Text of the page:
You’ve probably heard about the idea of flow states and even experienced them yourself. This category covers both the individual version of being in a flow state, but also how changes flow through the system. Things like interruptions can impact flow, and factors like the number of handoffs that the code goes through. The authors point out that this category can affect the previous ones, both positively and negatively. Optimizing for individual flow can hurt collaboration, for example.
This is another area where I think DevSpace’s hot reloading can have a compelling impact, at least on an individual level. DevSpace can automatically deploy your changes to your development cluster and do it quickly. Instead of having to drop out of your flow state to manage builds, you can see results automatically after hitting Save. If you do need to rebuild a container instead, DevSpace can do that too.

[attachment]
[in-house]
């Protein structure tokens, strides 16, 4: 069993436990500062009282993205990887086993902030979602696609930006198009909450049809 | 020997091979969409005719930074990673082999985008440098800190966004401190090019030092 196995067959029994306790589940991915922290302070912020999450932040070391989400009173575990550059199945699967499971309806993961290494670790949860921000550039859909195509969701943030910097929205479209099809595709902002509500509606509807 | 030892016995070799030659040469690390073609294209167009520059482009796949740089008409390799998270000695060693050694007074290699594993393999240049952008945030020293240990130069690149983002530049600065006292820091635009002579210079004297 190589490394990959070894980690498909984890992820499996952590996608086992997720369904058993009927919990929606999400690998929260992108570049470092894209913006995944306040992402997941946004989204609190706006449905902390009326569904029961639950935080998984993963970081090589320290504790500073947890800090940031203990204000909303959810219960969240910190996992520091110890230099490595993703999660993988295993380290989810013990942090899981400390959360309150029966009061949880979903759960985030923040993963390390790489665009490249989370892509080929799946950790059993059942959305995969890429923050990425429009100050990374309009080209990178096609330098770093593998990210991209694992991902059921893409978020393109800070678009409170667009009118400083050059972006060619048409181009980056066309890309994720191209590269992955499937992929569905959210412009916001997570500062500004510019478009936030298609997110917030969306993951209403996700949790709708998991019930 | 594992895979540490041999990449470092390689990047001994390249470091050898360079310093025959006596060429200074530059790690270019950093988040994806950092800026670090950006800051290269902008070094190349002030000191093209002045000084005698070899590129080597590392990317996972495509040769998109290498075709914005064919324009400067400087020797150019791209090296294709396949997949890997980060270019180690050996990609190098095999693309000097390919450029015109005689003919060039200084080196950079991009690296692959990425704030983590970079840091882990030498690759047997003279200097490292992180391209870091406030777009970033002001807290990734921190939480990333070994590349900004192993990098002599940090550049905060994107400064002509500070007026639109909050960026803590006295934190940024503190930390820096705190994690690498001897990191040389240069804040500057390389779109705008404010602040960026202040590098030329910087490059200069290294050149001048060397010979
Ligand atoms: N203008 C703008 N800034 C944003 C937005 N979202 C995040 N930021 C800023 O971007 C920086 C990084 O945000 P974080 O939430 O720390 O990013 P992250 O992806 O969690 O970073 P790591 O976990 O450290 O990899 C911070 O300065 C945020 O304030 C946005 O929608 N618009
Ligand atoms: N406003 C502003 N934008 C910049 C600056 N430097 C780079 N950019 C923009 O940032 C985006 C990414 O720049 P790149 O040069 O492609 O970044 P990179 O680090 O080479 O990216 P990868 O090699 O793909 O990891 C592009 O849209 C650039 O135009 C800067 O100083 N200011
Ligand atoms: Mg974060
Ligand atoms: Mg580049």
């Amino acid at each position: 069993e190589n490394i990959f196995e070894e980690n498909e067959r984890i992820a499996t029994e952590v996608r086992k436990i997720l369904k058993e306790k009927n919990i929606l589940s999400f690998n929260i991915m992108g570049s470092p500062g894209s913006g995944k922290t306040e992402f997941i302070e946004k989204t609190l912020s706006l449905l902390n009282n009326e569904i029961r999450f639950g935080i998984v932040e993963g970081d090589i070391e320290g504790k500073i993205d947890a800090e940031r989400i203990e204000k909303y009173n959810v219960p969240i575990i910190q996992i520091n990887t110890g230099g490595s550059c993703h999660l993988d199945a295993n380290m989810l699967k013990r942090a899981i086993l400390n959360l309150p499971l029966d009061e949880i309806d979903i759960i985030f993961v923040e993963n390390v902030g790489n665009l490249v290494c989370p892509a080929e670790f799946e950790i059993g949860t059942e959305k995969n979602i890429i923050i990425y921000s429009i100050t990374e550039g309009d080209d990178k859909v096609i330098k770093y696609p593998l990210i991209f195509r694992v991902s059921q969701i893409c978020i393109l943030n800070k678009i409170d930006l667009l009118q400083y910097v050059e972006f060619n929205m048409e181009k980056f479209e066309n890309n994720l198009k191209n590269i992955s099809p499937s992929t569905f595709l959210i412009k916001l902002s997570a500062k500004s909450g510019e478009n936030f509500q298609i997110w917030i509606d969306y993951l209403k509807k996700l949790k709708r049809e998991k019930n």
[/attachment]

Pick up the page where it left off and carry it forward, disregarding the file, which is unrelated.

As the paper mentioned, optimizing for individual flow states can have a negative impact on other things like communication and collaboration. Cutting down on meetings can help flow and hurt collaboration, for example. But there’s no such negative impact using DevSpace’s hot reloading. It cuts down on the annoying time required to set up and continuously update your local environment, which leaves more time for deep flow work and communication about important things such as features.
The paper from Forsgren et al. is a fascinating look at the topic of developer productivity, and I encourage you to read it in detail. As we’ve seen, using DevSpace in your developer workflow can help address the categories in the SPACE framework with different levels of impact. At the end of the day, developers want to be productive. They want to be shipping their work and doing it with tools that enable them to move faster.
DevSpace is free and open source. If you’re interested in DevSpace, you can watch this short video for a demo on how it works or dive right in and try the quickstart yourself. If you have questions, you can find us in the Loft Slack or the #devspace channel in the Kubernetes Slack.